So the cat’s out of the bag. Apple is already in the computer business, the music business, the video/TV business, and now they’re joining the cell phone business. Wow, they’ve come pretty far in the last 7 years alone.
So what is this iPhone thing anyway? Steve says it’s going to revolutionize phones, and that it’s 5 years ahead of the current generation. So does it really stack up? Well, since it’s only a prototype at this point, that’s a little hard to say. The feature set is impressive, as was the demonstration given at Macworld. Most of the reviews I’ve read have been pretty positive too.
So let’s break this down a little bit and see what we have. The most noticeable difference is the complete and total lack of a keypad/keyboard. In fact, there are a grant total of four buttons on this thing, five if you count up/down volume as two. And only one of them is on the actual face of the device. This may seem odd at first, but the beauty here is that any application developed for the iPhone can arbitrarily create their own buttons. How? Why?
Well, the entire face of the phone is one giant touchscreen. In fact, it’s a multi-touch screen meaning that you can touch multiple points on the screen at the same time for some special effects such as zooming in on a picture. This means that developers are not tied to a pre-defined keypad and can create what they need as the application is run. So, for instance, the phone itself has a large keypad for dialing a telephone number. In SMS and email mode, the keypad is shrunk slightly and becomes a full keyboard.
As Steve pointed out in his keynote, this is very similar to what happens on a PC today. A PC application can display buttons and controls in any configuration it needs, allowing the user to interact with it through use of a mouse. Now imagine the iPhone taking the place of the PC and your finger taking the place of the mouse. Your finger is a superb pointing device and it’s pretty handy too.
The iPhone runs an embedded version of OSX, allowing it access to a full array of rich applications. It should also allow developers a access to a familiar API for programming. While no mention of third-party development has been made yet, you can bet that Apple will release some sort of SDK. The full touchscreen capabilities of this device will definitely make for some innovative applications.
It supports WiFi, EDGE, and Bluetooth 2.0 in addition to Quad-Band GSM for telephony. WiFi access is touted as “automatic” and requires no user intervention. While this is likely true in situations where there is no WiFi security in place, the experience when in a secure environment is unknown. More details will likely be released over the coming months.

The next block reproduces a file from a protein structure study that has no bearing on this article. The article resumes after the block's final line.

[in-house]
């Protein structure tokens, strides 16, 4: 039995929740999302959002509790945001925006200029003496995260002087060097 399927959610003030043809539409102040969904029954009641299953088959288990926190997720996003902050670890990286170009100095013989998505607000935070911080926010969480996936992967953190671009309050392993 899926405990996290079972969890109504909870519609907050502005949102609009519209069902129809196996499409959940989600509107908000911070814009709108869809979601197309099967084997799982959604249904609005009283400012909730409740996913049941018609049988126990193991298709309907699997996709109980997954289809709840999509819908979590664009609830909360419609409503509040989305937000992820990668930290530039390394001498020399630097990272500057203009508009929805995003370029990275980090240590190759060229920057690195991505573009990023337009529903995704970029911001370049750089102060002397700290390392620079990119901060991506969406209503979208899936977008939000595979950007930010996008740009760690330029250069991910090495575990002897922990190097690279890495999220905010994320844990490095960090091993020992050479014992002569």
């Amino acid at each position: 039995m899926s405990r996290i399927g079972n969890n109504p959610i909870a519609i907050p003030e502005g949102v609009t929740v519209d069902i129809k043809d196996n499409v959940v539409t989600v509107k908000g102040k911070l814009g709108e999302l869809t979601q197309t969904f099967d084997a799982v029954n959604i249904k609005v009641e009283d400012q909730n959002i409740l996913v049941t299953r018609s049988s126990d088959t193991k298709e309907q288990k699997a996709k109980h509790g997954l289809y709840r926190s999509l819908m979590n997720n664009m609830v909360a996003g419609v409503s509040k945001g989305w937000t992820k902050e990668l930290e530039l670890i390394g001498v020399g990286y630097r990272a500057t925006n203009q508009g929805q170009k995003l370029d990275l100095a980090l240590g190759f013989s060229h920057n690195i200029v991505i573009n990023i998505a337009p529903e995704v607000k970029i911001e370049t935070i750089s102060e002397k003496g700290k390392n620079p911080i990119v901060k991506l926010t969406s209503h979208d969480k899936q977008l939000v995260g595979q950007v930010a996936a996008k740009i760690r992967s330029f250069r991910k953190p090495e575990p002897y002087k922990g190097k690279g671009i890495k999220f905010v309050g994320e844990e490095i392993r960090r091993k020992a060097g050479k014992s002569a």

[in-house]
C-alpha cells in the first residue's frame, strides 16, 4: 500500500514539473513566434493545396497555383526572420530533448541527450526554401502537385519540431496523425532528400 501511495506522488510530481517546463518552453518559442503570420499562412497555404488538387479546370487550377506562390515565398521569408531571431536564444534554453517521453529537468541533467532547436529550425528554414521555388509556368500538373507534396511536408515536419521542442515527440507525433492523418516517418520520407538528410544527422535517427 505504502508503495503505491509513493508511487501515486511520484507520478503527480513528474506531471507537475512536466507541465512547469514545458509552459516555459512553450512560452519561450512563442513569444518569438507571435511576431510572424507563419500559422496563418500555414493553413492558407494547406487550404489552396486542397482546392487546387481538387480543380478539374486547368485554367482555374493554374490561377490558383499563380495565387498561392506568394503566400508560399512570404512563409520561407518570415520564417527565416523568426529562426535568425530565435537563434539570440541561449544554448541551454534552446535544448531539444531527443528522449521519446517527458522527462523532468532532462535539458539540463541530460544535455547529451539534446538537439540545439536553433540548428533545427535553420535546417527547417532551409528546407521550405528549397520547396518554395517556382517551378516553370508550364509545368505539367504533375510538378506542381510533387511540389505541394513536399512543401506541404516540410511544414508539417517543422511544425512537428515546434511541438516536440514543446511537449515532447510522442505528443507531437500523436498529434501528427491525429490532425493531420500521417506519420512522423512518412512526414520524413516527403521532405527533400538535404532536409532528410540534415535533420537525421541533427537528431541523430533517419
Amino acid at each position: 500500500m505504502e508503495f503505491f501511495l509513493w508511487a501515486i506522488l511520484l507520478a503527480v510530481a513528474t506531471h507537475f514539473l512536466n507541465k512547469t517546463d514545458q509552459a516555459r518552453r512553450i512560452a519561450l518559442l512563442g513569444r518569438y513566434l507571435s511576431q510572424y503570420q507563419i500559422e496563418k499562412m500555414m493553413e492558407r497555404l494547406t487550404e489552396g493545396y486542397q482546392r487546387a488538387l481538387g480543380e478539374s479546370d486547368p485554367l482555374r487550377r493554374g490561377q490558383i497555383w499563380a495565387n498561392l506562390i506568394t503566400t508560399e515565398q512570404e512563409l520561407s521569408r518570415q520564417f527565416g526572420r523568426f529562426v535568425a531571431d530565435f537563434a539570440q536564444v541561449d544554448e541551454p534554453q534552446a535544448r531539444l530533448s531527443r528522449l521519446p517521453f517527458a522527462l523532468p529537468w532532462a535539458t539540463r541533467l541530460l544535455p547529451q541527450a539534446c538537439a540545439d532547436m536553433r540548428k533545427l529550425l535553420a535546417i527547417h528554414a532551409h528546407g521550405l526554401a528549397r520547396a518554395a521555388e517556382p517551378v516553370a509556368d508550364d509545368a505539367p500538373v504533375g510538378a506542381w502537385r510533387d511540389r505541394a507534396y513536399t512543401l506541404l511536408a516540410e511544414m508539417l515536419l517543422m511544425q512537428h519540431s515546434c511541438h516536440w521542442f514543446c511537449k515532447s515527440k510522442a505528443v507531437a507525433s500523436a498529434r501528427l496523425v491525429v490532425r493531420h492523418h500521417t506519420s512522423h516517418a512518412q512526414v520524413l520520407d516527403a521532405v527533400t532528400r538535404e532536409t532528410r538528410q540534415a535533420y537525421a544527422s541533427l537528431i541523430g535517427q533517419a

Cingular is the provider of choice right now. Apple signed an exclusivity contract with Cingular, so you’re tied to their network for the time being. Being a Cingular customer myself, this isn’t such a bad thing. I like Cingular’s network as I’ve had better luck with it than the other networks I’ve been on.
In addition to phone capabilities, the iPhone is a fully functional iPod. It syncs with iTunes as you would expect, has an iPod docking connector, and supports audio and video playback. One of the cooler features is the ability to tip the iPhone on it’s side to enable landscape mode. The iPhone automatically switches to landscape mode when it detects the change in pitch. Video must be viewed in landscape mode.
So it looks like the iPhone has all of the current smartphone capabilities and then some. But how will it do in the market? The two models announced at Macworld are priced pretty high. The 4 Gig model will run you $499 for the 4 Gig model, and $599 for the 8 Gig. This makes the iPhone one of the more expensive phones on the market. However, it seems that Apple is betting that a unified device, phone/iPod/camera/Internet, will be worth the premium price. They may be right, but only time will tell.
UPDATE : According to an article in the New York Times, Jobs is looking to restrict third-party applications on the iPhone. From the article :
â€œThese are devices that need to work, and you canâ€™t do that if you load any software on them,â€ he said. â€œThat doesnâ€™t mean thereâ€™s not going to be software to buy that you can load on them coming from us. It doesnâ€™t mean we have to write it all, but it means it has to be more of a controlled environment.â€
So it sounds like Apple is interested in third-party apps, but in a controlled manner. This means extra hoops that third-party developers need to jump through. This may also entail additional costs for the official Apple stamp of approval, meaning that smaller developers may be locked out of the system. Given the price point of the phone, I hope Apple realizes the importance of third-party apps and the impact they have. Without additional applications, Apple just has a fancy phone with little or no draw.